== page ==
Economic growth, mismanagement, wrong policies

Monwarul Islam | Published: 22:34, Dec 15,2019


SINCE the first budget of Tk 786 crore placed by the then finance minister of the country Tajuddin Ahmed in 1972, Bangladesh’s economy has swelled in its volume and scope. The 48th national budget for the fiscal year of 2019–20 of the country was of Tk 523,190 crore. The gross domestic product of the country has increased from about $7 billion in 1972 to about $288 billion in 2018. The country has been experiencing a high rate of GDP growth of about 7 per cent for the last few years indicating a healthy and active economy. The swollen figures surely are signs of economic growth and development that have been made possible by the toiling millions. 

The question, however, remains to be asked and answered whether the economic growth has benefitted all, whether it has ensured better lives, living standards and securities to all, or whether it has just been on papers for the majority. To begin with what economists repeatedly say that GDP or hefty annual budget reflects no one’s reality, and, in fact, these figures are often fairy dust that covers the hard and unpalatable reality that people live in.

Mismanagements, corruption and wrong policies more often than not stand in the way of the economic growth and its expected benefits to all. The clichéd saying that the benefits of economic development often go to a chosen few establishing a political, business and bureaucratic oligarchy which eventually grips the country and its economy to the detriment of the relegated majority is powerfully true in Bangladesh.

The costs of mismanagement, misdemeanours and wrong policies in the economic sector are heavy and the brunt is, as always, suffered by the side-lined majority. A glance into a number of recent studies and indexes conducted and published by local and foreign institutes or platforms can shed light on how the country’s economic growth is being rendered lifeless and meaningless and why and how the majority is left outside the boons of the growth, while shouldering the banes.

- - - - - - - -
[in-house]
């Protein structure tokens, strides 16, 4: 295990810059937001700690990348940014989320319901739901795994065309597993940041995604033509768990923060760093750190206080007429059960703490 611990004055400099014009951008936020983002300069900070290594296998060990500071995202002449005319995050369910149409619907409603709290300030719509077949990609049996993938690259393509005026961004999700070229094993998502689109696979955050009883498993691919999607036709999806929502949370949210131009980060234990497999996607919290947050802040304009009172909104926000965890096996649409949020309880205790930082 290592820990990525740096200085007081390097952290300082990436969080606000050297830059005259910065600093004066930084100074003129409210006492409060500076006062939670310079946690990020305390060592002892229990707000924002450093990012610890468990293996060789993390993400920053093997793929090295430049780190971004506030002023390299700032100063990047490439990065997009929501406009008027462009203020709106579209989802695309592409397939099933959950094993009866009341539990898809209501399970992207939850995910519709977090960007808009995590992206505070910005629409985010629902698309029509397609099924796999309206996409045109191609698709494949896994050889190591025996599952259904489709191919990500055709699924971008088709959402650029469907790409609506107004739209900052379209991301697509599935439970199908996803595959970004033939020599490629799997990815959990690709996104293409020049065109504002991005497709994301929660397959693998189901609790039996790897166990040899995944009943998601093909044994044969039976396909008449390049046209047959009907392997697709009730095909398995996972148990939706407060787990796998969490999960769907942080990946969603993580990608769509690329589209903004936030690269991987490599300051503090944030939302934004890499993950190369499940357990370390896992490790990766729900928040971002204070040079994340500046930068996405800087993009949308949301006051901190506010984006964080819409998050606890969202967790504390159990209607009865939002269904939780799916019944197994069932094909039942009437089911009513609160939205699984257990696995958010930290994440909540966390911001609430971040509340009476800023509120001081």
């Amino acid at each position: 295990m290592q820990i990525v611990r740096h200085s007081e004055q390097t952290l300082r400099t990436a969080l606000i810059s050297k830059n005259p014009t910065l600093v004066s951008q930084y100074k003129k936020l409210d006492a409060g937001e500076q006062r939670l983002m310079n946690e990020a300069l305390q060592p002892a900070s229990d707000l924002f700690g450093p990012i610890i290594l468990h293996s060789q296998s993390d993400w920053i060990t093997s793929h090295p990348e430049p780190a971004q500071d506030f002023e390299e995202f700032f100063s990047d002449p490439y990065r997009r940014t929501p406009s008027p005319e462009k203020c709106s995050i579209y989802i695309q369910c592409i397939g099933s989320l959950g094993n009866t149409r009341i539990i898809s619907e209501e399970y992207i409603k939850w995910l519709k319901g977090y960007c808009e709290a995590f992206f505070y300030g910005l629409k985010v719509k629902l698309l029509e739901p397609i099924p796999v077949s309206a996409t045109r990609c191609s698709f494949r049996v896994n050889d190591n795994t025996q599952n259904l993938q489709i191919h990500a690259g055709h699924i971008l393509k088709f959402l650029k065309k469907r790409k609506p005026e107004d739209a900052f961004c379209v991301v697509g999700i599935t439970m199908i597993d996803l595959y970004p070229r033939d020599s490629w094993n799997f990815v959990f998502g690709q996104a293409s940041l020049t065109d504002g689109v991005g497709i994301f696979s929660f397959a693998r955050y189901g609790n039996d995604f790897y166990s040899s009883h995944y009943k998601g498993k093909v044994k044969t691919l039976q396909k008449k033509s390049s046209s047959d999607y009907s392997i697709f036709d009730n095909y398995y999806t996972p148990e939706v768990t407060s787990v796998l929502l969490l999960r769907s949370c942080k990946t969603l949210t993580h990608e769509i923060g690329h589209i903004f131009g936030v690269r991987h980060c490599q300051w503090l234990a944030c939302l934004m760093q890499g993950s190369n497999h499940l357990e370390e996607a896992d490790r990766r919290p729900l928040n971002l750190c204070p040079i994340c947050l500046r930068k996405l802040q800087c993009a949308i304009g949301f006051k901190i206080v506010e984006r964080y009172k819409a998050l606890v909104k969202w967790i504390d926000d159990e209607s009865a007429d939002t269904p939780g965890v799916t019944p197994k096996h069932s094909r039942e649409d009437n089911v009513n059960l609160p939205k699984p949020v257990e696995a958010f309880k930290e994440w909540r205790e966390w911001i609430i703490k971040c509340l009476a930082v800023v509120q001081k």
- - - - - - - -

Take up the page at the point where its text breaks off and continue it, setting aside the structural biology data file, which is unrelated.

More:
BEING marginalised is a painful fate that no one or no community deserves. But the sad truth is that there are people and communities that, for one reason or another, are denied involvement in mainstream economic, political, cultural and social activities, and thereby pushed to the margins to live a life filled with the by-products of being marginalised — stress, anxiety, anger or depression. In Bangladesh, which we claim to be a country of harmony, there is a large number that live on the periphery and is denied access into the mainstream.

There are, different studies show, at least 30 million who are marginalised and discriminated against and are left out of the development process, economic and otherwise, in the country. These 30 million, that is, one in every five, are being marginalised due to economic status, working pattern, sex, disability, ethnicity and geographic location. Living with limited access to even the basic needs such as health and education, these people are virtually left outside the radar of development and growth that the country experiences. Most of these marginalised people are either poor or vulnerable to poverty as their consumptions are close to, and at times below, the poverty threshold marker of $1.9 a day, itself a disputable marker as it was set using 2011 prices which, no doubt, have increased significantly.

The macro narrative of development, which the government and its different agencies so often celebrate through development fairs every now and then, never alludes to these marginalised people, who are simultaneously the poorest and the most deprived section leading a discriminatory life and struggling for employment and inclusion into the development process.